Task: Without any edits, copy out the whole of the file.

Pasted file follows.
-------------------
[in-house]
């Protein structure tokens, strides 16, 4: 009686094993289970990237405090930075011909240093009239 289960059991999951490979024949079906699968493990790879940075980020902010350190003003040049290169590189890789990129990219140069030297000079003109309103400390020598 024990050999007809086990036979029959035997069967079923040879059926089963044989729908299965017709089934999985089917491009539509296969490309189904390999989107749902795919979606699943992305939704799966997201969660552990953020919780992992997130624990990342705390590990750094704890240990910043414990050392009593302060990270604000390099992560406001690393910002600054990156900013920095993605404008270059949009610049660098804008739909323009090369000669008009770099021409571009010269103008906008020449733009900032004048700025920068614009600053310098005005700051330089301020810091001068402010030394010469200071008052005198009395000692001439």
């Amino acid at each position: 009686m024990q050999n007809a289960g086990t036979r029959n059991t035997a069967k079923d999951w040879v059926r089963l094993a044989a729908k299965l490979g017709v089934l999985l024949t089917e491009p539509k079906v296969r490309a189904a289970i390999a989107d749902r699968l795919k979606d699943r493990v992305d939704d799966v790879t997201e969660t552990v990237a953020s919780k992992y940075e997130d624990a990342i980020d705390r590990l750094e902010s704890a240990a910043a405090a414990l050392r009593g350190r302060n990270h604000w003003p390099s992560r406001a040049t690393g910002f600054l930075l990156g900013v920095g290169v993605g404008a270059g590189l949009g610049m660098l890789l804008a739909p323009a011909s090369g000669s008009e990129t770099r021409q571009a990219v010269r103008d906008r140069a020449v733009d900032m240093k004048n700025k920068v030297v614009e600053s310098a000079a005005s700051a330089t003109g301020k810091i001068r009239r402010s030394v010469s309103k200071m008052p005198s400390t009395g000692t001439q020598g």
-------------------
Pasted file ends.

[in-house]
């Protein structure tokens, strides 16, 4: 009686094993289970990237405090930075011909240093009239 289960059991999951490979024949079906699968493990790879940075980020902010350190003003040049290169590189890789990129990219140069030297000079003109309103400390020598 024990050999007809086990036979029959035997069967079923040879059926089963044989729908299965017709089934999985089917491009539509296969490309189904390999989107749902795919979606699943992305939704799966997201969660552990953020919780992992997130624990990342705390590990750094704890240990910043414990050392009593302060990270604000390099992560406001690393910002600054990156900013920095993605404008270059949009610049660098804008739909323009090369000669008009770099021409571009010269103008906008020449733009900032004048700025920068614009600053310098005005700051330089301020810091001068402010030394010469200071008052005198009395000692001439």
């Amino acid at each position: 009686m024990q050999n007809a289960g086990t036979r029959n059991t035997a069967k079923d999951w040879v059926r089963l094993a044989a729908k299965l490979g017709v089934l999985l024949t089917e491009p539509k079906v296969r490309a189904a289970i390999a989107d749902r699968l795919k979606d699943r493990v992305d939704d799966v790879t997201e969660t552990v990237a953020s919780k992992y940075e997130d624990a990342i980020d705390r590990l750094e902010s704890a240990a910043a405090a414990l050392r009593g350190r302060n990270h604000w003003p390099s992560r406001a040049t690393g910002f600054l930075l990156g900013v920095g290169v993605g404008a270059g590189l949009g610049m660098l890789l804008a739909p323009a011909s090369g000669s008009e990129t770099r021409q571009a990219v010269r103008d906008r140069a020449v733009d900032m240093k004048n700025k920068v030297v614009e600053s310098a000079a005005s700051a330089t003109g301020k810091i001068r009239r402010s030394v010469s309103k200071m008052p005198s400390t009395g000692t001439q020598g």